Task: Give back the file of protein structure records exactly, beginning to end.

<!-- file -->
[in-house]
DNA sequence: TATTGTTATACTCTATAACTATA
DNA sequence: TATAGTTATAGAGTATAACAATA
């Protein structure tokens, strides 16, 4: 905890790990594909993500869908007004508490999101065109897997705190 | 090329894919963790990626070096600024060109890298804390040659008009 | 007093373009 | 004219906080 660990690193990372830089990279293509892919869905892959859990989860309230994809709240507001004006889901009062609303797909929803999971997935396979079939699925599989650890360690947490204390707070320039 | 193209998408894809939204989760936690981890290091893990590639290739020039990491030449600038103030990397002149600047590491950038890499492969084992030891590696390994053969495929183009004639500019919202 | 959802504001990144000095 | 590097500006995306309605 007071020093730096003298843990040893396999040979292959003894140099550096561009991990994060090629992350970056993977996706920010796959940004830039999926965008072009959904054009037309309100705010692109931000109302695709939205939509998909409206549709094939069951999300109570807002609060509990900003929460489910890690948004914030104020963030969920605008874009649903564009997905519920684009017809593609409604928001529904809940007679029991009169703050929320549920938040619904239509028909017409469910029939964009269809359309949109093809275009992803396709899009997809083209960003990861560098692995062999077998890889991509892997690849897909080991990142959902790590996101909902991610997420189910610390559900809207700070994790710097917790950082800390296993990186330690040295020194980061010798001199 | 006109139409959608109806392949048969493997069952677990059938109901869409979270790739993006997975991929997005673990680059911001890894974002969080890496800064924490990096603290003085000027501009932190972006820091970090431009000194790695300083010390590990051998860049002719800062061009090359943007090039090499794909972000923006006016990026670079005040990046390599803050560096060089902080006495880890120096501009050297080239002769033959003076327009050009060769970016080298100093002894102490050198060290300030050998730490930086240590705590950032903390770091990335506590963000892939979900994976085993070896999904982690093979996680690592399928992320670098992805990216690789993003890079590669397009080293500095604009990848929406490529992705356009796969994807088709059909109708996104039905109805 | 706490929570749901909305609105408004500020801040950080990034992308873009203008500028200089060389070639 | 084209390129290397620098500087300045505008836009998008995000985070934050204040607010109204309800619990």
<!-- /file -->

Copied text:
[in-house]
DNA sequence: TATTGTTATACTCTATAACTATA
DNA sequence: TATAGTTATAGAGTATAACAATA
């Protein structure tokens, strides 16, 4: 905890790990594909993500869908007004508490999101065109897997705190 | 090329894919963790990626070096600024060109890298804390040659008009 | 007093373009 | 004219906080 660990690193990372830089990279293509892919869905892959859990989860309230994809709240507001004006889901009062609303797909929803999971997935396979079939699925599989650890360690947490204390707070320039 | 193209998408894809939204989760936690981890290091893990590639290739020039990491030449600038103030990397002149600047590491950038890499492969084992030891590696390994053969495929183009004639500019919202 | 959802504001990144000095 | 590097500006995306309605 007071020093730096003298843990040893396999040979292959003894140099550096561009991990994060090629992350970056993977996706920010796959940004830039999926965008072009959904054009037309309100705010692109931000109302695709939205939509998909409206549709094939069951999300109570807002609060509990900003929460489910890690948004914030104020963030969920605008874009649903564009997905519920684009017809593609409604928001529904809940007679029991009169703050929320549920938040619904239509028909017409469910029939964009269809359309949109093809275009992803396709899009997809083209960003990861560098692995062999077998890889991509892997690849897909080991990142959902790590996101909902991610997420189910610390559900809207700070994790710097917790950082800390296993990186330690040295020194980061010798001199 | 006109139409959608109806392949048969493997069952677990059938109901869409979270790739993006997975991929997005673990680059911001890894974002969080890496800064924490990096603290003085000027501009932190972006820091970090431009000194790695300083010390590990051998860049002719800062061009090359943007090039090499794909972000923006006016990026670079005040990046390599803050560096060089902080006495880890120096501009050297080239002769033959003076327009050009060769970016080298100093002894102490050198060290300030050998730490930086240590705590950032903390770091990335506590963000892939979900994976085993070896999904982690093979996680690592399928992320670098992805990216690789993003890079590669397009080293500095604009990848929406490529992705356009796969994807088709059909109708996104039905109805 | 706490929570749901909305609105408004500020801040950080990034992308873009203008500028200089060389070639 | 084209390129290397620098500087300045505008836009998008995000985070934050204040607010109204309800619990």